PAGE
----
The Complete Cannabis Guide #2: Production Capacity

Jan. 12, 2018 10:08 AM ETCGC, ACB, TLRY, CMMDF, MEDFF, MJ, HMLSF, WEED:CA, TLRY:CA, ACB:CA, HMMJ:CA79 Comments2 Likes
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  • Licensed production capacity represents a significant barrier of entry.
  • Ambitious expansion plans seen less reliable until license is received for the announced expansion.
  • Top 4 producers collectively have >50,000 kg licensed annual production capacity expecting to expand rapidly before 2018 legalization.

All amounts in C$ unless otherwise noted.

Welcome to Part II of our Cannabis Series. In Part I of the Series - Product Cost, we compared cash cost and all-in cost among the top 4 largest publicly traded cannabis companies in Canada. We found that Aphria (APHQF) is the lowest cost producer while Aurora (ACBFF) has the highest cash cost among the top 4 producers. In Part II of the series, we will continue our discussion using same 4 companies to understand how companies report capacity and implications for investing in the sector. Before we dive in, let's understand why production capacity matters:

  • Currently, there is a strong indication that most companies are valued and traded based on capacity, rather than cash flow or earnings. One possible explanation is that because of the upcoming legalization in Canada and investors focusing on market potential rather than current earnings, which are purely based on medical marijuana market ("MMJ"), a much smaller market compared to the recreational market ("RMJ")
  • Licensed capacity determines a company's ability to expand and represents a significant barrier of entry. Applicants have to commit significant resources in order to pass a stringent set of rules and reviews before receiving a licence from Health Canada to produce and sell marijuana

Licensing Process Overview

In Canada, to become a licensed producer of marijuana, the applicant must go through a stringent set of rules, coupled with lengthy reviews and inspections. The current application process involves the following steps:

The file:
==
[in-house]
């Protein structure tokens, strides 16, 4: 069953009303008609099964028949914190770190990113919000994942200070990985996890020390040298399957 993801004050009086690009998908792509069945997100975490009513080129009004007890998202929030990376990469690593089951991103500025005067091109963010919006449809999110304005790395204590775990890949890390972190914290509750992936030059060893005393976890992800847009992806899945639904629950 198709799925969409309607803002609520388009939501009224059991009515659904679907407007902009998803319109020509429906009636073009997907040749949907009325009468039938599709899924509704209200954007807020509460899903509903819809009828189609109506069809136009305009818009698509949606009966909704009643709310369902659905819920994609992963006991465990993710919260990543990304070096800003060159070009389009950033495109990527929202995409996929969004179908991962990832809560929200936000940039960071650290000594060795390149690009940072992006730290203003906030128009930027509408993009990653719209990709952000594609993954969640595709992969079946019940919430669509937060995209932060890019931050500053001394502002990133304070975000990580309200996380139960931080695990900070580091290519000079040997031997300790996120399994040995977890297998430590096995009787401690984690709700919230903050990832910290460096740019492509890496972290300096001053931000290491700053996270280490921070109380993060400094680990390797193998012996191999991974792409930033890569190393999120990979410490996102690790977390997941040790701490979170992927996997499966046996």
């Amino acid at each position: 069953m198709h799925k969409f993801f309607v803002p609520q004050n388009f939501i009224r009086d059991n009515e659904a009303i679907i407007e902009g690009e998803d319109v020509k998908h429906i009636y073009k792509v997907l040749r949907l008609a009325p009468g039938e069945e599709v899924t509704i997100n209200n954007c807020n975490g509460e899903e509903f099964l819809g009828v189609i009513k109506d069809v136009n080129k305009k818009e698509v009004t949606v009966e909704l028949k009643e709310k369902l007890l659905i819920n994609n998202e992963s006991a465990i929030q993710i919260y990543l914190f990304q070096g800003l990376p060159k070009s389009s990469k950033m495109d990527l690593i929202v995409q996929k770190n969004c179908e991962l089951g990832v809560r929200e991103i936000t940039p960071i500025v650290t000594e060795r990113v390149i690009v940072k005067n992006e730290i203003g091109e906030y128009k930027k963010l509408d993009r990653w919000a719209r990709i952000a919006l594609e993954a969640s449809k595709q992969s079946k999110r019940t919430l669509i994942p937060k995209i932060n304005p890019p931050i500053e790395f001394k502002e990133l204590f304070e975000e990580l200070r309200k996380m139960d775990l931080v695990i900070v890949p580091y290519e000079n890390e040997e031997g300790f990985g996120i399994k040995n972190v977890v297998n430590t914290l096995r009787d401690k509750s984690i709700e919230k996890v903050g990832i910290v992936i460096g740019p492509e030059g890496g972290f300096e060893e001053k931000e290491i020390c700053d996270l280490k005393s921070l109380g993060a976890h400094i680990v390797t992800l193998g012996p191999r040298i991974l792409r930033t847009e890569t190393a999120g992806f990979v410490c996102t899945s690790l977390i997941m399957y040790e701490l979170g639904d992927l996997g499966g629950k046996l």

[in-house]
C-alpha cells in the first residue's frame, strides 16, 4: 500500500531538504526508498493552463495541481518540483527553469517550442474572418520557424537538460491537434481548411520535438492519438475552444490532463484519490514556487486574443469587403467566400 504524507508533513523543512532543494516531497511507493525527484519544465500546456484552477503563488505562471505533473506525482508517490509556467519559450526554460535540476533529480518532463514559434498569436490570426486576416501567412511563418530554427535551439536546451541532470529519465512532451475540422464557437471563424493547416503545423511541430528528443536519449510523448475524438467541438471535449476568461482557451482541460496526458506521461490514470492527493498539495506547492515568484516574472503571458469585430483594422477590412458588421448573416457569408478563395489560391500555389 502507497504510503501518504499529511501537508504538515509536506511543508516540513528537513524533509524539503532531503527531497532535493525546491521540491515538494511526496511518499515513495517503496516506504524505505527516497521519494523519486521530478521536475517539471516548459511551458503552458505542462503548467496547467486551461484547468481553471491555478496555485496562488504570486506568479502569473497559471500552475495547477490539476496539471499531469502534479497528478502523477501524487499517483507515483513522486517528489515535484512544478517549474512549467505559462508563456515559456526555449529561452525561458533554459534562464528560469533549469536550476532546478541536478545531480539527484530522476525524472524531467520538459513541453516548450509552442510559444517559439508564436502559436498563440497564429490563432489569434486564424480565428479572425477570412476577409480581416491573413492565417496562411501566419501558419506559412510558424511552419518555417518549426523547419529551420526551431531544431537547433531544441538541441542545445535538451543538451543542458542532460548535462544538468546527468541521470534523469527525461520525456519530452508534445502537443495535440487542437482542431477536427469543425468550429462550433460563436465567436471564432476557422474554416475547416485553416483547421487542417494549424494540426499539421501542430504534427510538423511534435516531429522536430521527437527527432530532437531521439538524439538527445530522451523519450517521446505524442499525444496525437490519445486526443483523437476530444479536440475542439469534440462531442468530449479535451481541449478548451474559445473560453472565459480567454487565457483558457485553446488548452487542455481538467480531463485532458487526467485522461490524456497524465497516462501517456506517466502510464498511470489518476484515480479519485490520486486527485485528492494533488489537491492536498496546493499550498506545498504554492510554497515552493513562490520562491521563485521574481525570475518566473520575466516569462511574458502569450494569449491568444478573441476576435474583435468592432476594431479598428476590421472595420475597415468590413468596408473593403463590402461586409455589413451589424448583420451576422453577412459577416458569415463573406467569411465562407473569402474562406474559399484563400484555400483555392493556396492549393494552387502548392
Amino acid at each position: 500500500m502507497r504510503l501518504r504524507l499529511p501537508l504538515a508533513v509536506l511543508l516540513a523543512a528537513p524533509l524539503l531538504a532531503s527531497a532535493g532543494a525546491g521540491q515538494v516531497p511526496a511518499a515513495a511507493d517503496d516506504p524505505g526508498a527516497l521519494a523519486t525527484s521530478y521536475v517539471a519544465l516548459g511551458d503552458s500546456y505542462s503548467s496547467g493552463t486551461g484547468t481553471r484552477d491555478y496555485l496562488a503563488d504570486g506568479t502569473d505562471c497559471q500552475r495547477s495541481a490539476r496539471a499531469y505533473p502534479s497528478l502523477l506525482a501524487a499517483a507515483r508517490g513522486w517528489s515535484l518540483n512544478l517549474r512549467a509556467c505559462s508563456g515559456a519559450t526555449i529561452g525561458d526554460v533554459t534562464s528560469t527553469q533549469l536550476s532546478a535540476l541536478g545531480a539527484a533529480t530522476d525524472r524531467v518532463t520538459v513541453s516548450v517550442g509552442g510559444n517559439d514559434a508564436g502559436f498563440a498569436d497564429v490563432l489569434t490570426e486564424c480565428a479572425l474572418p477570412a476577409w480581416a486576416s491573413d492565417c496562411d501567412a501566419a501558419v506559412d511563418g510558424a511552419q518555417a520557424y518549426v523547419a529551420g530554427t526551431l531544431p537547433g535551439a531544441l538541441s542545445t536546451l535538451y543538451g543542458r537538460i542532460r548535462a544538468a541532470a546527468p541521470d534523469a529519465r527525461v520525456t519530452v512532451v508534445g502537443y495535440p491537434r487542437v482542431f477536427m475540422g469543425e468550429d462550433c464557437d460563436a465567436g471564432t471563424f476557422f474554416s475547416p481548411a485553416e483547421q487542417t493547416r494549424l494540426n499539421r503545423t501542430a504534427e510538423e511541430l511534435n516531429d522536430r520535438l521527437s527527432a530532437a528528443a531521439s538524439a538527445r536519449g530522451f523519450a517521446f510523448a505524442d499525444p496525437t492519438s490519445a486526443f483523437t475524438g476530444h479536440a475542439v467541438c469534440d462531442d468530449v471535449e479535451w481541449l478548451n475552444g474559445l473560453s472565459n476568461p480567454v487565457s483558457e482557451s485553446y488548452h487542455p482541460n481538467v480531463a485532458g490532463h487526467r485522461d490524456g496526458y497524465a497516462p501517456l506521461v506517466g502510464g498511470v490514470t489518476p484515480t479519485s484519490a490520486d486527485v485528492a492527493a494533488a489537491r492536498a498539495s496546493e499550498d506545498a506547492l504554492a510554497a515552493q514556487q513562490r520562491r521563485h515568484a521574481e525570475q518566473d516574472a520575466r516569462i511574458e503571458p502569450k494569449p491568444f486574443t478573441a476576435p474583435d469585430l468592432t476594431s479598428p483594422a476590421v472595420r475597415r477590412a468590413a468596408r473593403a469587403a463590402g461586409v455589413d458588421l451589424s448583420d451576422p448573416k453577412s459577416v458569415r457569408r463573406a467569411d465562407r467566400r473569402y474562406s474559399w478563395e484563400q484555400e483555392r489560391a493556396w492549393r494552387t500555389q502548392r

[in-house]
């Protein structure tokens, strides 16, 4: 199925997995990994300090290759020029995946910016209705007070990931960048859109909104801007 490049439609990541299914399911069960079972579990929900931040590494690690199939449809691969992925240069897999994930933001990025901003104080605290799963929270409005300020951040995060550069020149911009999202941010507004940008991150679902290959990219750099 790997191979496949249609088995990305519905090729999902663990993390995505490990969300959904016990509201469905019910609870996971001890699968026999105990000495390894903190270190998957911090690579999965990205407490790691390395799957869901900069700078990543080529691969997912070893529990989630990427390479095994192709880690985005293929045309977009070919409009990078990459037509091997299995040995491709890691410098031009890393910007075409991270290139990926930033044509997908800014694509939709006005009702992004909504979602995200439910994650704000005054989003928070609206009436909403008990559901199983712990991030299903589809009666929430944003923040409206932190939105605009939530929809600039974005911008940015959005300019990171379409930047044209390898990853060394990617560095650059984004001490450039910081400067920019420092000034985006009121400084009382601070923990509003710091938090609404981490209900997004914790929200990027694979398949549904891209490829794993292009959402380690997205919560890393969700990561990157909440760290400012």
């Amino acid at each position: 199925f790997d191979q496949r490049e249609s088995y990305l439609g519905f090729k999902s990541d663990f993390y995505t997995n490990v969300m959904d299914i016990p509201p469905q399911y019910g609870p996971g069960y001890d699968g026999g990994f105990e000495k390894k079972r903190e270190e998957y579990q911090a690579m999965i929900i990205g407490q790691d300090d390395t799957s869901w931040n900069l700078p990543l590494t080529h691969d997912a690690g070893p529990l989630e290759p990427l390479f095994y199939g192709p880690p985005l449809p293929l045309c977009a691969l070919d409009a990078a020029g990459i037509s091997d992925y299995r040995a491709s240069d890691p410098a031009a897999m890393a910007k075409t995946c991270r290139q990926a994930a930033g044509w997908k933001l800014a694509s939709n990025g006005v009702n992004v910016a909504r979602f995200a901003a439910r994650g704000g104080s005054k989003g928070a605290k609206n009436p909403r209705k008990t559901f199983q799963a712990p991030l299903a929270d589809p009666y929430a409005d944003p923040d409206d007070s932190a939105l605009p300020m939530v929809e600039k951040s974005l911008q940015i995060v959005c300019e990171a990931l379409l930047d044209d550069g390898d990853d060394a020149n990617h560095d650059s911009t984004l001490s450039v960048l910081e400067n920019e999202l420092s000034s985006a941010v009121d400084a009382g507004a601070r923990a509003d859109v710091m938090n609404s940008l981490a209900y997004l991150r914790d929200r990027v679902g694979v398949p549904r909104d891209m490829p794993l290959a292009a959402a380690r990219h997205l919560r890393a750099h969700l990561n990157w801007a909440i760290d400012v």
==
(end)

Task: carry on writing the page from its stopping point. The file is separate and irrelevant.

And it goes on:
• Intake and Initial Screening
  • Detailed Review and Initiation of Security Clearance Process
  • Issuance of Licence to Produce
  • Introductory Inspection (as cultivation begins)
  • Pre-Sales Inspection
  • Issuance of Licence to Sell

According to Health Canada, as of May 2017 (most recent data), only 25% of the applications remain in progress with the rest being refused, withdrawn or returned. The application process requires significant resources due to the strict security and quality control implemented by Health Canada. For example, after a producer receives license to produce, it will then start cultivation before receiving another inspection. A final pre-sales inspection is eventually carried out before the issuance of a sales license.

  • 1,665 applications received
  • 265 have been refused
  • 428 applications are in progress
  • 69 have been withdrawn
  • 858 were incomplete and have been returned

Source: Health Canada

Canopy Growth (TWMJF) (WEED.TO)

Canopy was the first LP to receive license to sell medical cannabis in Canada and was the first cannabis company to trade on the TSX. Canopy current has (through acquisitions) licensed production capacity of 20,650 kg per year and has announced expansions plans to increase its production capacity from 600k sq. ft. to over 2.4 million sq. ft. over the new few years. We have summarized its current licensed production and announced expansions below.

Source: Cornerstone Investments, Company reports

Smiths Falls

Canopy houses its largest production facility in Smith Falls, Ontario. The Smiths Falls facility comprises 40 acres of land with over 500,000 sq. ft. of available space for future development. Canopy's head office is also here.

Tweed Farms (Niagara-on-the-Lake)

Located at Niagara-on-the-Lake, Ontario, Tweed Farms is one of the largest marijuana-producing greenhouse in the world. On September 8, 2017, Canopy Growth announced that Tweed Farms acquired a parcel of land adjacent to its current facility, including an operational 458,000 sq. ft. greenhouse. In addition, the Company announced that construction had commenced on an additional 212,000 sq. ft. of greenhouse on the current Tweed Farms property, to be completed by April 2018. Eventually, Tweed Farms will be home to over 1,000,000 sq. ft. of greenhouse space under glass, plus post-harvest facilities, including a recently renovated 10,000 sq. ft. of updated space for new drying rooms and an upgraded laboratory.

Toronto, Ontario (Bedrocan)